Calvin: If people sat outside and looked at the stars each night, I’ll bet they’d live a lot differently.

Hobbes: How so?

Calvin: Well, when you look into infinity, you realize that there are more important things than what people do all day.

calvin and hobbes stargazing

Just a classic Calvin and Hobbes existential dialogue to get you through the night.

(Inkdependent does not claim any ownership over the photo used in this post. The image belongs to its respective copyright owners and was used only for illustration purposes.)

Nothing is ever lost to the one who gives

String of typhoons is an annual staple in the Philippines, turning vast agricultural lands and stifled metro streets into water-worlds that the ever resilient Filipinos have learned to endure and, well, just ride the wave

But it becomes a different story when devastation hits weeks before Christmas, when yet another typhoon ravaged Visayas and Mindanao. Typhoon “Pablo” (with the international name “Bopha”) tore apart families, with 540 dead, 1,088 injured, and 827 missing, and left about 250,000 families homeless, struggling for survival and without the holiday cheers to look forward to.

Regardless of your beliefs, we appeal to your gentle spirits a minute of prayer for the departed and the survivors. For those of you who have blessings to spare, kindly refer to any of the following agencies to convey your donations:


Into the sun at Marcia Adams’ Tuscany

(I come up with the lousiest titles of late :c)

If this post were a color, it would be yellow: 1) I’m pumping Ed Sheeran (the first time I fully listened to the guy) to my ears to match the milky-and-sunny sky that I was gaping at on my way to work; 2) Wee, dry leaves swirling and crashing against the windshield still outline magic in my eyes, which goes to say I haven’t been fully consumed by the lull-before-the-storm I’m in; 3) I seriously contemplated on whispering a calm expletive to the van driver beside me when he decided to switch off his radio (my relationship with ambient sounds still outweighs any technological advancement there is); 4) My yellow tumbler endures me; 5) I’m sipping chocolate from a yellow box through a yellow straw as I type these gabs instead of editing my colleagues’ output; 6) I need to get rid of “I,” (not my friend!) “me,” and “my” in my next posts; 7) MARCIA ADAMS’ TUSCANY in Tagaytay, Batangas.

Much like the country house-cum-restaurant was built based solely on the owner’s dream and imagination, setting foot in this Secret Garden-like seclusion (that’s redundant, right?) has been a forgotten yearning until “J” surprised me with an invitation to the place a weekend before his schedule began to become messed up. I think it escapes him that I really appreciate the occasions when he takes note of and acts on the littlest detail about me.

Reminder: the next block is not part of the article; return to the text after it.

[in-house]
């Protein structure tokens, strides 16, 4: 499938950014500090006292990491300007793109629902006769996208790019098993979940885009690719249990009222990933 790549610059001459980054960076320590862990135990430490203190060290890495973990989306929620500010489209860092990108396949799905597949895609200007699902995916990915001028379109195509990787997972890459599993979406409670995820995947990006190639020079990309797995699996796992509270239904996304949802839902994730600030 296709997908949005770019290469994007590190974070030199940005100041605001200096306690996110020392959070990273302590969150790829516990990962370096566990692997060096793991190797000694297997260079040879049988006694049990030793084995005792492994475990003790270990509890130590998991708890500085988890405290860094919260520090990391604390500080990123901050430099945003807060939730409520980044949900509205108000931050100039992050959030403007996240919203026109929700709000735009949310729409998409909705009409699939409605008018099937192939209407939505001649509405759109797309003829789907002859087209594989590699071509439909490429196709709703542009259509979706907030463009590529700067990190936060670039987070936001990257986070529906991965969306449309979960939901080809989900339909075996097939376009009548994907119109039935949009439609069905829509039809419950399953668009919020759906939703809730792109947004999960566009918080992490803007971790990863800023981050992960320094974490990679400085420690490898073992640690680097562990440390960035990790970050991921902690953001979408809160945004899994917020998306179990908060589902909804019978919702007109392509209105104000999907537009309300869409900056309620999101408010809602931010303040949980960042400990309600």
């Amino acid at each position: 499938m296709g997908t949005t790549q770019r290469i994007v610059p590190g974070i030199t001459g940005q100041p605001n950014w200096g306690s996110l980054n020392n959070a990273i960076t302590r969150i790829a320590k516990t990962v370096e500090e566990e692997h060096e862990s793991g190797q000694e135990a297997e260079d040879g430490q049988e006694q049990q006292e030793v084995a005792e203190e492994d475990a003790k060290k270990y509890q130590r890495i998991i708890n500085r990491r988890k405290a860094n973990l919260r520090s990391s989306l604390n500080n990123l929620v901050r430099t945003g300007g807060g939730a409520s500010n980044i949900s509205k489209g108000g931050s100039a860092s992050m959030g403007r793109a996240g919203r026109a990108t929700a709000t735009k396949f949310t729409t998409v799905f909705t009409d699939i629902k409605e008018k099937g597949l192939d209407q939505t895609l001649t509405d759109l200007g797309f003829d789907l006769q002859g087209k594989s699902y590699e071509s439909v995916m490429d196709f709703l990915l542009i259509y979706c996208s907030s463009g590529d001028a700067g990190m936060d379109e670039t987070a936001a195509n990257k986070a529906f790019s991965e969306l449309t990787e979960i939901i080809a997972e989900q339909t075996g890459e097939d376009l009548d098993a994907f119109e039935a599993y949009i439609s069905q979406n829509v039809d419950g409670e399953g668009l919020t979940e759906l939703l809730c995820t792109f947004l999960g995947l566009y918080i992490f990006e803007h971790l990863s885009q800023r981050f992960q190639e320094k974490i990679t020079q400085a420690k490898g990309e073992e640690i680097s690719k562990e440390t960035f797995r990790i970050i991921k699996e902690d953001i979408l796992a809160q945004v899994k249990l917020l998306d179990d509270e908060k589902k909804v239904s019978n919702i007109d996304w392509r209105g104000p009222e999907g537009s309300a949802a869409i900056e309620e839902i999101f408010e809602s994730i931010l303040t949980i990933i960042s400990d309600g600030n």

Word of mouth put the restaurant on the radar, mostly because of the Mediterranean ambiance and not the food. Since driving and directions are way too serious business for my liking, all I can share is that Marcia Adams’ Tuscany is situated a few meters from a welcome arch to the right of Aguinaldo Highway, past Residence Inn Zoo.

(L) Two-seater table by the backdoor with a cluster of fresh flowers, (R) Amalfi prawns

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Lost to, lost in Cafe Kapitan

Greetings from the underworld!

As is evident, “I” has been the only one breathing life into this blog from time to time (law school and a wee fraction of her attention goes to helping rehabilitate my mangled writing ego). Yes, years have passed and that self-limitation still holds me by the collar. I try to shake loose, you see; so I go around, see and try things thinking that by putting myself out there, I might regain what was lost to me. But one crucial act that I have not been keen to commit to is to sit down with self-discipline.

With small steps, I clamber out of the abyss, yet again endeavoring to woo the muse that has eluded me for my complacence.

I am eyeing Marikina as an inspiration to an idea that I intend to birth in time. Since my boyfriend “J” and I were meeting last Saturday with no clear destination, I suggested that we explore the city’s food haunts and take an insight or two. After an exemplary display of my direction noob-ility that took a good half of our day, we managed to find the J.P. Rizal Street of Marikina.

Tucked in a small street across the Our Lady of the Abandoned Church (which locals refer to as “OLA”), CAFE KAPITAN is a two-story heritage house that consists of adobe walls, capis windows, glass-paneled doors, wooden frame and furniture. The ceiling of the main dining room is adorned with orbs of light cupped by paelleras or pans used to cook the famed Spanish dish, paella. I am a sucker for old houses and this, without a fail, popped my eyes with utter wonder.